Saturday, January 21, 2017


United States Supreme Court
White v. Pauly, 2017 U.S. LEXIS 5 (U.S. Jan. 9, 2017)
Two police officers went to Daniel Pauly’s house to investigate a road-rage incident that had occurred earlier that night. The officers made verbal contact with Daniel Pauly and his brother, Samuel, who remained inside the house. A third officer, Ray White, arrived at Pauly’s house several minutes later. As Officer White approached the house, someone from inside yelled, "We have guns," and then Daniel Pauly stepped out the back door and fired two shotgun blasts. A few seconds later, Samuel Pauly opened a window and pointed a handgun in Officer White’s direction. Officer White shot and killed Samuel Pauly.
Pauly’s estate filed a lawsuit against the officers, claiming the officers violated the Fourth Amendment by using excessive force against him.

The District Court and the Tenth Circuit Court of Appeals denied the officers qualified immunity. The officers appealed to the United States Supreme Court.

The Court, which decided the case without oral arguments from the parties, vacated the Tenth Circuit Court of Appeals’ judgment and remanded the case.
First, the court noted that qualified immunity is appropriate when an officer’s conduct does not violate a clearly established statutory or constitutional right of which a reasonable person would have known. Qualified immunity was designed to protect "all but the plainly incompetent or those who knowingly violate the law." Second, the court reiterated that "clearly established law" should not be defined "at a high level of generality," but instead it must be "particularized" to the facts of the case. Third, the Court stated that the lower court failed to identify a case where an officer acting under similar circumstances as Officer White was held to have violated the Fourth Amendment. Instead, the Court found that the lower court relied upon Graham v. Connor, Tennessee v. Garner, and other use of force cases, which only outline excessive force principles at a general level. The court added that this was not a case where it was obvious that there was a violation of clearly established law under Garner and Graham. Finally, the court found that Officer White arrived to scene late, and it was not clearly established that the Fourth Amendment requires an officer to second-guess the earlier steps already taken by fellow officers in situations like the one Officer White faced here.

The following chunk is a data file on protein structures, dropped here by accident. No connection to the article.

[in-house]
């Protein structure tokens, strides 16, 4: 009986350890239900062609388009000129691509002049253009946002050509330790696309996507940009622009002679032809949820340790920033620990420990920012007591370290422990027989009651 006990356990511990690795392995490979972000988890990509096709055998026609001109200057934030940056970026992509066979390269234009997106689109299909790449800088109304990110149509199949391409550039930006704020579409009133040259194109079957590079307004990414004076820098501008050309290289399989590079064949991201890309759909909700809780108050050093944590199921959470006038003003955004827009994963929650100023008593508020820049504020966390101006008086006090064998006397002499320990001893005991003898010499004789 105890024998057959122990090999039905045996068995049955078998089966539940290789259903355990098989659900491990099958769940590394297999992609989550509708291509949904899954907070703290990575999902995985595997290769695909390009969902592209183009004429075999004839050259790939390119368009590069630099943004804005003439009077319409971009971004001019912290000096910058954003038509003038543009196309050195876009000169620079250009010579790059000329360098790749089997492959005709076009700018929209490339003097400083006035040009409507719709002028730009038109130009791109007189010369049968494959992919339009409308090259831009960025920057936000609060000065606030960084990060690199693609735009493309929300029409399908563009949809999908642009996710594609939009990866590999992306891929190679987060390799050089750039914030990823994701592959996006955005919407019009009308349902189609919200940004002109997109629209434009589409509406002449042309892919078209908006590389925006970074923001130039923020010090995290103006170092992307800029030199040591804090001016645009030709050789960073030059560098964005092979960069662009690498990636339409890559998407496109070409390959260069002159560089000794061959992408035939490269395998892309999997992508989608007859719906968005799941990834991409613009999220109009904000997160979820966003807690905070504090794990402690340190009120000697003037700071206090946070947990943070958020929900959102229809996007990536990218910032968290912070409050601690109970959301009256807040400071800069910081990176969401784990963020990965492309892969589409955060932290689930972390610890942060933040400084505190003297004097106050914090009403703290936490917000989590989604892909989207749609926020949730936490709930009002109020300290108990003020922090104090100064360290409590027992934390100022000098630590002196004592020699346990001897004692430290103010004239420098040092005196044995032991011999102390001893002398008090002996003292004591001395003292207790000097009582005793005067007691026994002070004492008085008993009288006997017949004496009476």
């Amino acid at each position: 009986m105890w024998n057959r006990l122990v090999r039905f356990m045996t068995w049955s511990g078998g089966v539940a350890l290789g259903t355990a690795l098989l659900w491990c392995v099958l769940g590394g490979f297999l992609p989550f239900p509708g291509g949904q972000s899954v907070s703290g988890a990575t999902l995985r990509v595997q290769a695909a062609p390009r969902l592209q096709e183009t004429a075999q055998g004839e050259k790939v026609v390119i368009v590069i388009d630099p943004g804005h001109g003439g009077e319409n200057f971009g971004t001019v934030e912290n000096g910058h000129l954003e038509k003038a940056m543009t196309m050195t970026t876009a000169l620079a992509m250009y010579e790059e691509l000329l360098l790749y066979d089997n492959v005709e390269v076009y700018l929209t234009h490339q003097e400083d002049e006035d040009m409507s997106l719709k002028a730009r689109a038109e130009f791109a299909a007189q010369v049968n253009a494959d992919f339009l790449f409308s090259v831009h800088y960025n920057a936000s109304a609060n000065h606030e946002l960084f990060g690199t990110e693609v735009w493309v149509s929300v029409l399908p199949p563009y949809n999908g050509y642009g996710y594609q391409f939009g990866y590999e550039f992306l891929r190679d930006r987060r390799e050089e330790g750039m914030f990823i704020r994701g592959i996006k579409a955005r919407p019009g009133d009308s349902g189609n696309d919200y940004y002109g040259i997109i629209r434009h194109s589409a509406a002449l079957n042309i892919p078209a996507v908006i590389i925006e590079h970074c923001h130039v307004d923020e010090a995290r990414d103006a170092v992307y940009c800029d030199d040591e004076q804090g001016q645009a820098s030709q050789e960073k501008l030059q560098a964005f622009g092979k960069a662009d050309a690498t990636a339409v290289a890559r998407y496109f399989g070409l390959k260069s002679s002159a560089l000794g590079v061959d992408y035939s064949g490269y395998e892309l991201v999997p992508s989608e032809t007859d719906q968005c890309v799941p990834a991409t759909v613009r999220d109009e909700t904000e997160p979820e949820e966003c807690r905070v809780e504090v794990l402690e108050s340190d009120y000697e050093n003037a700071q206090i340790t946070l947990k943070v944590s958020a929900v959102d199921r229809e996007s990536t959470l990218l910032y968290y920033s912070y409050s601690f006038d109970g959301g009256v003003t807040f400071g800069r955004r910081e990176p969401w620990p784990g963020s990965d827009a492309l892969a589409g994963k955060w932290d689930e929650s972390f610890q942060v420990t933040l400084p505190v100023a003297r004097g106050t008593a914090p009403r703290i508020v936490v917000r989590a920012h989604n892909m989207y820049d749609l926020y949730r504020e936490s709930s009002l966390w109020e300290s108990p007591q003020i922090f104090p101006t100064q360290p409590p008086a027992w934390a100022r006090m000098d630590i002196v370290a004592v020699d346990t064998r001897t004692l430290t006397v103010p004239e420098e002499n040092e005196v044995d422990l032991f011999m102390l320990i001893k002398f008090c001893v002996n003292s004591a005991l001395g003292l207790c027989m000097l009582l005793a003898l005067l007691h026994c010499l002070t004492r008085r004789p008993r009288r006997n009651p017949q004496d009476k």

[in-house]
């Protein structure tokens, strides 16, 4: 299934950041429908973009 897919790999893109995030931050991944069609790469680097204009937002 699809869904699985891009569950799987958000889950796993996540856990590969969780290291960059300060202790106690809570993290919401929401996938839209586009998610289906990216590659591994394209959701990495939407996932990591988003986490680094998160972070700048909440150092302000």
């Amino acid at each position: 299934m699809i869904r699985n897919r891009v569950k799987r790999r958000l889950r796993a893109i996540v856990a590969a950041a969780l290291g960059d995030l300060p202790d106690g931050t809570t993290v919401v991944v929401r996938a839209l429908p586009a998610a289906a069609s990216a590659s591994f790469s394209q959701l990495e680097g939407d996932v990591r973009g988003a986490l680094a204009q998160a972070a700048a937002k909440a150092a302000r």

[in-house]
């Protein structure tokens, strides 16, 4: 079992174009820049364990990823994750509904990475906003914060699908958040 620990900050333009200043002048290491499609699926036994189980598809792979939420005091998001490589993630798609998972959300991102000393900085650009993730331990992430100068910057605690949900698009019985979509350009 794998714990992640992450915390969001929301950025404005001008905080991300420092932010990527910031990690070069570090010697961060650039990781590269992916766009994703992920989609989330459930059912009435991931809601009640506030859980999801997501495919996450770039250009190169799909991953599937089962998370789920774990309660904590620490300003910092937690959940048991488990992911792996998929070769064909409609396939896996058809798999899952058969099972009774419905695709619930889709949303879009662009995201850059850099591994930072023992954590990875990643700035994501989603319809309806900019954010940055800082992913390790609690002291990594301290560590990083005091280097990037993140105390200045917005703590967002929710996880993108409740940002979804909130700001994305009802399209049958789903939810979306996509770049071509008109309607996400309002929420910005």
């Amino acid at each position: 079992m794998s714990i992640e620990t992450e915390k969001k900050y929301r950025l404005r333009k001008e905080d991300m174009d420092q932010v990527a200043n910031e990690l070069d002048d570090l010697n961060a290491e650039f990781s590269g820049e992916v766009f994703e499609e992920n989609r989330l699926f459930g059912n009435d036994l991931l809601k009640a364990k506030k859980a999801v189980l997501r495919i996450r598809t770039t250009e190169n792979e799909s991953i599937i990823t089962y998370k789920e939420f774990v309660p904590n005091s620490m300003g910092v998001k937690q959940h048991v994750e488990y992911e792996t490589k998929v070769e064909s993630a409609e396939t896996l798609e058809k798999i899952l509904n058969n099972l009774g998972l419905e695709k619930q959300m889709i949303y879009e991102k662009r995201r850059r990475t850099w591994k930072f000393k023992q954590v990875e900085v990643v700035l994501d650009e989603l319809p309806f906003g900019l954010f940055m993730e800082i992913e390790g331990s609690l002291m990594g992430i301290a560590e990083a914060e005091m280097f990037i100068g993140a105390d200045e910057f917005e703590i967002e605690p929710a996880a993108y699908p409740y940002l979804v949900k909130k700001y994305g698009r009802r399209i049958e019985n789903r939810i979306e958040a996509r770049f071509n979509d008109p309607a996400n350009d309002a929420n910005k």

While the Court vacated the Tenth Circuit’s judgment, the Court recognized that Pauly’s estate could still prevail after the case was remanded. Specifically, the Court commented that Pauly’s estate could claim that Officer White witnessed deficient performance by the other officers and should have realized that corrective action was necessary before he used deadly force. The Court took no position on this potential claim, as neither the District Court nor the Tenth Circuit had addressed the issue.

For the Court’s opinion:



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